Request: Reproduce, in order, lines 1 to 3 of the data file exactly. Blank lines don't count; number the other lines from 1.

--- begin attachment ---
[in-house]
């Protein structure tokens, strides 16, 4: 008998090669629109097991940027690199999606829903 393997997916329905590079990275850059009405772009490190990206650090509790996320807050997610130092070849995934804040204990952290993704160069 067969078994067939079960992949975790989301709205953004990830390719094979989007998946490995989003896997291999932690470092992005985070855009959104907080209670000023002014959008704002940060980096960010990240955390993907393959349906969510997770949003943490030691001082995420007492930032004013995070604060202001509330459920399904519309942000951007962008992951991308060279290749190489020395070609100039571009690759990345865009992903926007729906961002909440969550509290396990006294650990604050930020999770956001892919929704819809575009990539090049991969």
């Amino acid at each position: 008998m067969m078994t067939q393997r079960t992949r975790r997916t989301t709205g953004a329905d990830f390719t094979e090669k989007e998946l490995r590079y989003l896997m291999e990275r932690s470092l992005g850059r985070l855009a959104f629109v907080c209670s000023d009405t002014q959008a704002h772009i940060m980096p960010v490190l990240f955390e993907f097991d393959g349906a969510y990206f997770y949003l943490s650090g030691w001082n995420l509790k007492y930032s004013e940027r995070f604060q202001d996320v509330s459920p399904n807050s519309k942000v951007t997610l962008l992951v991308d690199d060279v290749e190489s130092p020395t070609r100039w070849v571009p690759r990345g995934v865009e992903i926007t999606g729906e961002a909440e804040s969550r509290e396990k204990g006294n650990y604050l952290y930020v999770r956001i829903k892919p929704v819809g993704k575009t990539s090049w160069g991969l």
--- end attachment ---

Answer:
[in-house]
């Protein structure tokens, strides 16, 4: 008998090669629109097991940027690199999606829903 393997997916329905590079990275850059009405772009490190990206650090509790996320807050997610130092070849995934804040204990952290993704160069 067969078994067939079960992949975790989301709205953004990830390719094979989007998946490995989003896997291999932690470092992005985070855009959104907080209670000023002014959008704002940060980096960010990240955390993907393959349906969510997770949003943490030691001082995420007492930032004013995070604060202001509330459920399904519309942000951007962008992951991308060279290749190489020395070609100039571009690759990345865009992903926007729906961002909440969550509290396990006294650990604050930020999770956001892919929704819809575009990539090049991969």
């Amino acid at each position: 008998m067969m078994t067939q393997r079960t992949r975790r997916t989301t709205g953004a329905d990830f390719t094979e090669k989007e998946l490995r590079y989003l896997m291999e990275r932690s470092l992005g850059r985070l855009a959104f629109v907080c209670s000023d009405t002014q959008a704002h772009i940060m980096p960010v490190l990240f955390e993907f097991d393959g349906a969510y990206f997770y949003l943490s650090g030691w001082n995420l509790k007492y930032s004013e940027r995070f604060q202001d996320v509330s459920p399904n807050s519309k942000v951007t997610l962008l992951v991308d690199d060279v290749e190489s130092p020395t070609r100039w070849v571009p690759r990345g995934v865009e992903i926007t999606g729906e961002a909440e804040s969550r509290e396990k204990g006294n650990y604050l952290y930020v999770r956001i829903k892919p929704v819809g993704k575009t990539s090049w160069g991969l």